Soft alloy lances certainly tend to corkscrew over the years, as seen here. If I get ambitious, I'll replace them with new ones made of floral wire. The red bag on the fur cap (or "astrakhan") was characteristic of the Don Cossacks (as well as several others); once again very practical head wear for the Russian winter!

This is a brand new unit of Don Cossacks, once again 28mm Essex figures. These men are wearing the "summer" uniform, a "demi-kaftan". this is a short vest-coat that stops at the waist. The baggy pants with a red stripe down the outside is unchanged in either season.

A somewhat blurry picture; I think this uniform looks very modern, almost Soviet in appearance; perhaps for that reason I have given these fellows light colored hair, while most Cossacks would have had dark hair. 

Once again a Frenchman's favorite view.... of Cossacks, I mean! The flag is once again by GMB, although this design properly belongs once again to the Black Sea Cossacks. 

This final pulk is once again composed of some old and a bit battered  25mm Minifigs. They are painted as Orel Cossacks in their post 1806 uniform.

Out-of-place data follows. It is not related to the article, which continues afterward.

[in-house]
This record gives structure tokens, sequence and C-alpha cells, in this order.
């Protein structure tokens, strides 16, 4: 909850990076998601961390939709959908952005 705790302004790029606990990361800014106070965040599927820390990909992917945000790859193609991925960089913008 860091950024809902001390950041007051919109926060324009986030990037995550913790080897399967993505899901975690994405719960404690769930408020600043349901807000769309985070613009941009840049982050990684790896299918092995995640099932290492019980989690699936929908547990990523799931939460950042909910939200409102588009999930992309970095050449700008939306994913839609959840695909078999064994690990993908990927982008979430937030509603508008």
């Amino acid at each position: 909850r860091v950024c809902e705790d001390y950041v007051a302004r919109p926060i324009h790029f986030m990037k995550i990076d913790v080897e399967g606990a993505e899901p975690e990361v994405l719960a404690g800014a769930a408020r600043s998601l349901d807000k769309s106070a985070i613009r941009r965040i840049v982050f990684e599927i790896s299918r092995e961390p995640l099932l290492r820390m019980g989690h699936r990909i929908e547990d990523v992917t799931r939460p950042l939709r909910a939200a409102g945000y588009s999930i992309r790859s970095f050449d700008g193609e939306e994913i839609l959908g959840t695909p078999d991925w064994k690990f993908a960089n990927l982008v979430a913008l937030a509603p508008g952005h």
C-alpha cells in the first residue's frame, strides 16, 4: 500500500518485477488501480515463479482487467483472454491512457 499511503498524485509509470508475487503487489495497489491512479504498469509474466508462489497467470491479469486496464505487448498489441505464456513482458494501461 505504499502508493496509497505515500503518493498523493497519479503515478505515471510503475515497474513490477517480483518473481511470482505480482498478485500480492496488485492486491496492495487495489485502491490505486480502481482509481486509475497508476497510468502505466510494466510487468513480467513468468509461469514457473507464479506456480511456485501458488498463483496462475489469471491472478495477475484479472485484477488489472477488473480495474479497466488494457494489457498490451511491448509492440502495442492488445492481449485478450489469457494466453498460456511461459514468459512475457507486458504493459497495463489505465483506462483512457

Uniformed similarly to the Don Cossacks, they had "raspberry" facings, and wore dark sky blue "girdle" sashes around the waist. Once again the years have taken their toll on the soft metal lances, and I really should get around to replacing them. 

The Orel Cossacks painted their lances black and had raspberry over white lance pennons, again at least per regulations. Although Nafziger (The Russian Army, 1800 - 1815, published by RAFM in 1983) indicates that their saddle blankets were trimmed in Raspberry, Viskovatov indicates white, as seen here. 

These four regiments are my part of the NINE Cossack units we'll need for Borodino...  Barry may be using a unit of his Late Medieval Hungarians as Bashkirs or Kalmucks if it comes down to the wire!